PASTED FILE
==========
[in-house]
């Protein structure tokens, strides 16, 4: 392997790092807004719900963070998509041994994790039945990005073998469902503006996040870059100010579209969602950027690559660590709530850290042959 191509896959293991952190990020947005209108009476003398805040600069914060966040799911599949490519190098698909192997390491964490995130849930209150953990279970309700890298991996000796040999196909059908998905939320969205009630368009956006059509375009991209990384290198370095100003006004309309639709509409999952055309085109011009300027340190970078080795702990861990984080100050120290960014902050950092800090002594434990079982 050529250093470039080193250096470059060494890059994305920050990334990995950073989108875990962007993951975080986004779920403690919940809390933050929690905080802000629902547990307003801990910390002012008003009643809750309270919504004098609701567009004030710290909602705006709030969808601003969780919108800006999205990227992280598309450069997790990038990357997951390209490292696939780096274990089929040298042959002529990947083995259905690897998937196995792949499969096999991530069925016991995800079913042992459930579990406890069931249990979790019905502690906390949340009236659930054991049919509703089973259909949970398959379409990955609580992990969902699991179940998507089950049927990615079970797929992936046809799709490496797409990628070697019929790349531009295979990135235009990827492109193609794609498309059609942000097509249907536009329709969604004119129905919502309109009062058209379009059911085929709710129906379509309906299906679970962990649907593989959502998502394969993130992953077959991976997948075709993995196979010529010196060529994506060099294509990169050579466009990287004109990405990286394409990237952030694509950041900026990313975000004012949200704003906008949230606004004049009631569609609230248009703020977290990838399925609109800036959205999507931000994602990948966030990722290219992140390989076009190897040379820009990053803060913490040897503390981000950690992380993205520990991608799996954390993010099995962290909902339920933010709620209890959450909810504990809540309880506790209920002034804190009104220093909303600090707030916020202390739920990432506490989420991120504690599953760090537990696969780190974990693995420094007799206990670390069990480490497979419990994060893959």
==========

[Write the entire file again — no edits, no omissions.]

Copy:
[in-house]
């Protein structure tokens, strides 16, 4: 392997790092807004719900963070998509041994994790039945990005073998469902503006996040870059100010579209969602950027690559660590709530850290042959 191509896959293991952190990020947005209108009476003398805040600069914060966040799911599949490519190098698909192997390491964490995130849930209150953990279970309700890298991996000796040999196909059908998905939320969205009630368009956006059509375009991209990384290198370095100003006004309309639709509409999952055309085109011009300027340190970078080795702990861990984080100050120290960014902050950092800090002594434990079982 050529250093470039080193250096470059060494890059994305920050990334990995950073989108875990962007993951975080986004779920403690919940809390933050929690905080802000629902547990307003801990910390002012008003009643809750309270919504004098609701567009004030710290909602705006709030969808601003969780919108800006999205990227992280598309450069997790990038990357997951390209490292696939780096274990089929040298042959002529990947083995259905690897998937196995792949499969096999991530069925016991995800079913042992459930579990406890069931249990979790019905502690906390949340009236659930054991049919509703089973259909949970398959379409990955609580992990969902699991179940998507089950049927990615079970797929992936046809799709490496797409990628070697019929790349531009295979990135235009990827492109193609794609498309059609942000097509249907536009329709969604004119129905919502309109009062058209379009059911085929709710129906379509309906299906679970962990649907593989959502998502394969993130992953077959991976997948075709993995196979010529010196060529994506060099294509990169050579466009990287004109990405990286394409990237952030694509950041900026990313975000004012949200704003906008949230606004004049009631569609609230248009703020977290990838399925609109800036959205999507931000994602990948966030990722290219992140390989076009190897040379820009990053803060913490040897503390981000950690992380993205520990991608799996954390993010099995962290909902339920933010709620209890959450909810504990809540309880506790209920002034804190009104220093909303600090707030916020202390739920990432506490989420991120504690599953760090537990696969780190974990693995420094007799206990670390069990480490497979419990994060893959």